Those foam rubber clubs
October 24, 2007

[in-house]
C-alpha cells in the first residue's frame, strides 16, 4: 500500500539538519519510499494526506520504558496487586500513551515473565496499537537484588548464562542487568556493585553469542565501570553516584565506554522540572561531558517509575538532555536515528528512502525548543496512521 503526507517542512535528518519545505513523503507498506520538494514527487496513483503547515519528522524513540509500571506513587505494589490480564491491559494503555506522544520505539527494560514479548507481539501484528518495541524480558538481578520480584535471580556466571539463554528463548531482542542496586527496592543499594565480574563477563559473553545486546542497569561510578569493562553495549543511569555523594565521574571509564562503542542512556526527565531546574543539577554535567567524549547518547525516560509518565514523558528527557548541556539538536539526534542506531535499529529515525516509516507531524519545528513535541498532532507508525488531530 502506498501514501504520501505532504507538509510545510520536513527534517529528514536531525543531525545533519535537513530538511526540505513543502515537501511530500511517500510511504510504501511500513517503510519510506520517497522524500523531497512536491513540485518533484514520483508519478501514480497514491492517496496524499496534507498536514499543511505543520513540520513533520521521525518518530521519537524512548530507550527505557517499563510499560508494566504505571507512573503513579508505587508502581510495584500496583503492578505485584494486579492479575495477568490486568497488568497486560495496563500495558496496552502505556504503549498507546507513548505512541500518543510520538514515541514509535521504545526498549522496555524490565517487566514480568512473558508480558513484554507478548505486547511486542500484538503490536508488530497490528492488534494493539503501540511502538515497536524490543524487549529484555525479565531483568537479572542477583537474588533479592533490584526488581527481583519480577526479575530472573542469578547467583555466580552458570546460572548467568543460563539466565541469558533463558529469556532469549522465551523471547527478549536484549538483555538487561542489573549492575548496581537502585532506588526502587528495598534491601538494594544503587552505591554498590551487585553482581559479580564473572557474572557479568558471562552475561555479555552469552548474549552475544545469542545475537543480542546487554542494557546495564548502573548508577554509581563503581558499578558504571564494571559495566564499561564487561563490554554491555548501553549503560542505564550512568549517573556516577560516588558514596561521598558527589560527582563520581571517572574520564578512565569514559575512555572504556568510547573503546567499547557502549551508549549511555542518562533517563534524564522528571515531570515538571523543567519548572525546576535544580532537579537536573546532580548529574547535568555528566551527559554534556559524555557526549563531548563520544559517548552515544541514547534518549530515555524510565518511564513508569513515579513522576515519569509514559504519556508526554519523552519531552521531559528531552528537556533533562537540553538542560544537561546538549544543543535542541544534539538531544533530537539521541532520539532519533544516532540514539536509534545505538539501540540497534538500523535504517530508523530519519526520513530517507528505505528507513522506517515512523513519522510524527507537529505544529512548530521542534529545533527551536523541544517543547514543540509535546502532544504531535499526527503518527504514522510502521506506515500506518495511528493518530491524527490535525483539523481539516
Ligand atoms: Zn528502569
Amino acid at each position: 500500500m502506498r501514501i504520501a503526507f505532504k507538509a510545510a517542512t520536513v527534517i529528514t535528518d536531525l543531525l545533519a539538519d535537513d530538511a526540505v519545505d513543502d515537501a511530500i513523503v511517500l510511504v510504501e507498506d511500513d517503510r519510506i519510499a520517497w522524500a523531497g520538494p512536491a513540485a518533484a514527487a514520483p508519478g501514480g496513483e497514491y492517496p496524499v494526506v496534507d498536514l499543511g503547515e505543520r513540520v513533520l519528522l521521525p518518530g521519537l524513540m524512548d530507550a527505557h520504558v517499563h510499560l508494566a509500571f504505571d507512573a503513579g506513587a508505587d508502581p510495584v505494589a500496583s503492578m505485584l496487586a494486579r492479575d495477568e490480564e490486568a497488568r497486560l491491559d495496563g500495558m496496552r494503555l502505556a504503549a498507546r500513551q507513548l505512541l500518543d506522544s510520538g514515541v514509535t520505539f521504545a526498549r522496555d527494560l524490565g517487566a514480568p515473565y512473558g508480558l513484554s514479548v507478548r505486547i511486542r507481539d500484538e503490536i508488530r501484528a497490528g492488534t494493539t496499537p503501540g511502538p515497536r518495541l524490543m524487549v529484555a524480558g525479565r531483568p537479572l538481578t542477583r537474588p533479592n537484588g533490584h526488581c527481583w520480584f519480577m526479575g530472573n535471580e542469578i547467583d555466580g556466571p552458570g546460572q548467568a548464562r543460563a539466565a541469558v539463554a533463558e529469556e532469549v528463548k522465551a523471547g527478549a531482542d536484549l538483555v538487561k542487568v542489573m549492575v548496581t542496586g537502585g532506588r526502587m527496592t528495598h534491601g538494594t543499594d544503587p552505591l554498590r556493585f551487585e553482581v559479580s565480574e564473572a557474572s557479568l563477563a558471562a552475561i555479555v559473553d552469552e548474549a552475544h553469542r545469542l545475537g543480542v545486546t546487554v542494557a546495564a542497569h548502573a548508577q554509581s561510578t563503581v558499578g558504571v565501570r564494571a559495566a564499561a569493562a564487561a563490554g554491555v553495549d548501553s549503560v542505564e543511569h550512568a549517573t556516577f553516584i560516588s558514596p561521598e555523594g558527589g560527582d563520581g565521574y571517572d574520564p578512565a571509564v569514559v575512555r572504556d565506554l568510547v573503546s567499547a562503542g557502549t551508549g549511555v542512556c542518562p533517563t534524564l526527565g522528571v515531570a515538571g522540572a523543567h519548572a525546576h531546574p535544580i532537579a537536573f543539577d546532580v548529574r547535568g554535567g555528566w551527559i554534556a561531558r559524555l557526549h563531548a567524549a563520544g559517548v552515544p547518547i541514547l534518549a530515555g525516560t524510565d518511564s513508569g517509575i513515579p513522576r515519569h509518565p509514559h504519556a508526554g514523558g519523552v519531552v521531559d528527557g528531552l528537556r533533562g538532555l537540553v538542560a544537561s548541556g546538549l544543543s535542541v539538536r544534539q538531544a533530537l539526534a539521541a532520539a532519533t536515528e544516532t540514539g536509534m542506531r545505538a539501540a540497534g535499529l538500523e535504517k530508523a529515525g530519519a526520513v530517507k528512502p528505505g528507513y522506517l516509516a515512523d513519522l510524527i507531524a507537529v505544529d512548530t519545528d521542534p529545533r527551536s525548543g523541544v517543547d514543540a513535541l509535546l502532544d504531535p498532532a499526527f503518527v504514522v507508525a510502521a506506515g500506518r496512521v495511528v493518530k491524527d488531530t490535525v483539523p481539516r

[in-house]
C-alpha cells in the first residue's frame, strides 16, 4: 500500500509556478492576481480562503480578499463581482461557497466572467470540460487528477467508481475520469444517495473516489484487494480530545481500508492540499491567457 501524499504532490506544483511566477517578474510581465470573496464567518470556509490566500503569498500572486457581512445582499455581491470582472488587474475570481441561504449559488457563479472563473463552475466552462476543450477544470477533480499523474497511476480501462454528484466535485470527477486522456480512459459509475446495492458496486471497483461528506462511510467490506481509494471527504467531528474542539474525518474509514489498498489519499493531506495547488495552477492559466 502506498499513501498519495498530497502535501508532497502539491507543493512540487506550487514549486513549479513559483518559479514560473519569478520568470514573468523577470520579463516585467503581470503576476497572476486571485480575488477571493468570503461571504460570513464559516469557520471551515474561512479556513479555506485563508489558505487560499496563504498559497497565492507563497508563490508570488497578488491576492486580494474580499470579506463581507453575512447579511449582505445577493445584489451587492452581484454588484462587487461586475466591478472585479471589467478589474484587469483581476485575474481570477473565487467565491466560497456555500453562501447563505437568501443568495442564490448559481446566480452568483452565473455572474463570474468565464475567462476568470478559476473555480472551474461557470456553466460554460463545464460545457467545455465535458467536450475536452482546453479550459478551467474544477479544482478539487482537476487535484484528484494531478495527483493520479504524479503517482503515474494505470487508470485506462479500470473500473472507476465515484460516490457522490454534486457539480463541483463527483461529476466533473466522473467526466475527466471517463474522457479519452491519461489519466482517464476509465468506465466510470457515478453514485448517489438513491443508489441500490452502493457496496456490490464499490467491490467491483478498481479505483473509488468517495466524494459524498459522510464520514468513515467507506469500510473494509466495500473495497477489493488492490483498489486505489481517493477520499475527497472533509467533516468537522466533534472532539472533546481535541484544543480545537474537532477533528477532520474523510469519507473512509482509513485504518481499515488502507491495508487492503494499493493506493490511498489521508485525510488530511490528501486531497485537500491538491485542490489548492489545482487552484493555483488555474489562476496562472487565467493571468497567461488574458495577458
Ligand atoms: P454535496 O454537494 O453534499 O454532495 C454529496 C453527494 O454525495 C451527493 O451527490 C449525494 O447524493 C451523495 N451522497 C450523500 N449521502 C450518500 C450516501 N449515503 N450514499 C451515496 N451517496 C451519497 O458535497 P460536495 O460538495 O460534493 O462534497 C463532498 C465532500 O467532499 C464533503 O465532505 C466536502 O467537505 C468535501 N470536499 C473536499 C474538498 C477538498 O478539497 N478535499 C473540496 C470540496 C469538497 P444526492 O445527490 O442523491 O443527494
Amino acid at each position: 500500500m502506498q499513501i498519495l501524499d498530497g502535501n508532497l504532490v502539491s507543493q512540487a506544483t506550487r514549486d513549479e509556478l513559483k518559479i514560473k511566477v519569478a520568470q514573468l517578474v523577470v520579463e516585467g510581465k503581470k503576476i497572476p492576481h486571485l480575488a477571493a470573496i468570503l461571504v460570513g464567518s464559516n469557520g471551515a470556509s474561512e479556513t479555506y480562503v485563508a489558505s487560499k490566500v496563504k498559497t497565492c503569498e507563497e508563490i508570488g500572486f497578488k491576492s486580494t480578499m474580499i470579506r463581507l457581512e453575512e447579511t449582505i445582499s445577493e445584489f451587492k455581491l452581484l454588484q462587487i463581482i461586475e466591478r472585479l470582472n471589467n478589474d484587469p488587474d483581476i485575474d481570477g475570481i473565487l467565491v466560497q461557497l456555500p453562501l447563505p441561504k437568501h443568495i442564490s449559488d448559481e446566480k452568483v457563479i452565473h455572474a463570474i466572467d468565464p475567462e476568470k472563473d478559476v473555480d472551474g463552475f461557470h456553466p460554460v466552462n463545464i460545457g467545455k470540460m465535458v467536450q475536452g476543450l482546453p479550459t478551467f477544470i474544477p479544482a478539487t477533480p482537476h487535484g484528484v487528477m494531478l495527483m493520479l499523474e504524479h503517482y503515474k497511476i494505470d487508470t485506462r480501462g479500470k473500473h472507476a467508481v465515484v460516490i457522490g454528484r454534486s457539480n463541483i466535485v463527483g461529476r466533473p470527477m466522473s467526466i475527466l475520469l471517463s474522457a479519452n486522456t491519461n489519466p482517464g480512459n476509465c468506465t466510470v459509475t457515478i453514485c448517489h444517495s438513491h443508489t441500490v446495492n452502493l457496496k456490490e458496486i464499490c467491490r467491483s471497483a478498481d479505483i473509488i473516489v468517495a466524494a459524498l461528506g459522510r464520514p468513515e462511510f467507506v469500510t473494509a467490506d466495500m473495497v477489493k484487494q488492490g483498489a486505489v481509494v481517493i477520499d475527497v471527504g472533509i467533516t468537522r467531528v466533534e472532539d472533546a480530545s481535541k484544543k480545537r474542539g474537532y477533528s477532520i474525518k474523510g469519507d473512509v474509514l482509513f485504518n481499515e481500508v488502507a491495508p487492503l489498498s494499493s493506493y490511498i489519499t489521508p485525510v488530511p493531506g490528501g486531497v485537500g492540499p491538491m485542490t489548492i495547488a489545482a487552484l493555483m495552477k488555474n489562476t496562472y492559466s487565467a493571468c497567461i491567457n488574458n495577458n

It seems as if everyone in the development business is looking for a big club – something powerful to batter the opposition into submission.But (mixed metaphor alert!) those big clubs can backfire. They’re dangerous to the swingers, as well as the swung-upon. After all, what happens when you swing that club and it doesn’t do the job?I’m thinking, for example, of the recent Lodge at Aspen Mountain debacle.The developers thought their ace in the hole, their big club, was the fact that they already had approval for a bunch of condominium townhouses on their site at the base of Aspen Mountain.Knowing that no one wants to see more condos there – dark for much of the year, contributing little or nothing to the local economy – they swung that club.”Hey, you know, if we don’t get to build our lodge, we’ll just go ahead and build those CONDOS!”But when push came to shove, a lot of people made it clear that, yes, they hated the idea of condos – but they hated the lodge plan even more.Oops!I think we saw a hint of similar club-swinging when Pat Smith – who figures, with some justification, that he more or less owns Snowmass – declared that the town’s moratorium on development applications was “a slap in the face.”In this case, there was not specific club being swung, just the hint that you don’t really want to slap the feudal lord in the face. Do you, you peasant?But the peasants passed the moratorium anyway. Screw you, sire.Still, these days, the biggest dud of a well-swung club is looking to be the Whole Foods grocery store at Willits.I can understand the Willits developers thinking that Whole Foods truly was the atomic club. People in this semiorganic upscale valley have been clamoring for the presence of that semiorganic upscale grocer for years.Sure, Whole Foods is so pricey that people have taken to calling it Whole Paycheck. So what? Overpriced self-indulgence is what this place is all about.Look out, City Mark-up! Whole Paycheck is going to eat your lunch!But now it’s looking as if the Willits folks have swing that club a bit too hard and a bit too often.Having already gotten approval for just about the biggest project in the history of the valley, they’ve gone back to the Basalt council time and again to ask for – no, to demand – more.”We know we asked for a little more. But what we really meant was a lot more. A whole lot more. Oh, did we say ‘whole’? We meant … WHOLE FOODS!”And every time, they added, “Gee, if we don’t get this, well, gosh, we just can’t afford to give you that WHOLE FOODS.”First, they announced that Whole Foods was demanding more apartments in the project. And when Whole Foods immediately insisted that they had never required more apartments, the developers did a quick double-shuffle backflip and said, “No, no, no. Whole Foods isn’t insisting on the apartments. They’re insisting on a parking lot – and we can’t afford to build the parking lot unless we get those extra apartments.”And, by the way, did we mention that if we don’t get the extra approvals, we won’t build a WHOLE FOODS?”And all of a sudden people are beginning to wonder how badly they really need a Whole Foods.Sure, it’s a great market. But we’re not exactly starving here, are we?And do we really want to double the effort of our shopping trips? After all, once you’ve bought that scrumptious Whole Foods stuff, you’ll still need to swing by City Market for the other half of your shopping list.And, of course, you’ll have to fight through traffic and fight for a parking space in the midst of the mobs that have come down from Aspen and up from Glenwood for that special Whole Foods experience. The same mobs you’ll be fighting in the aisles and at the checkout counter.Now, remind me again why we want a Whole Foods. Oh, that’s right … for the improved quality of life.And suddenly that killer club is looking a lot like a slab of foam rubber.Whack me again, Mr. Developer. I need a good laugh.Andy Stone is a former editor of The Aspen Times. His e-mail address is email@example.com.
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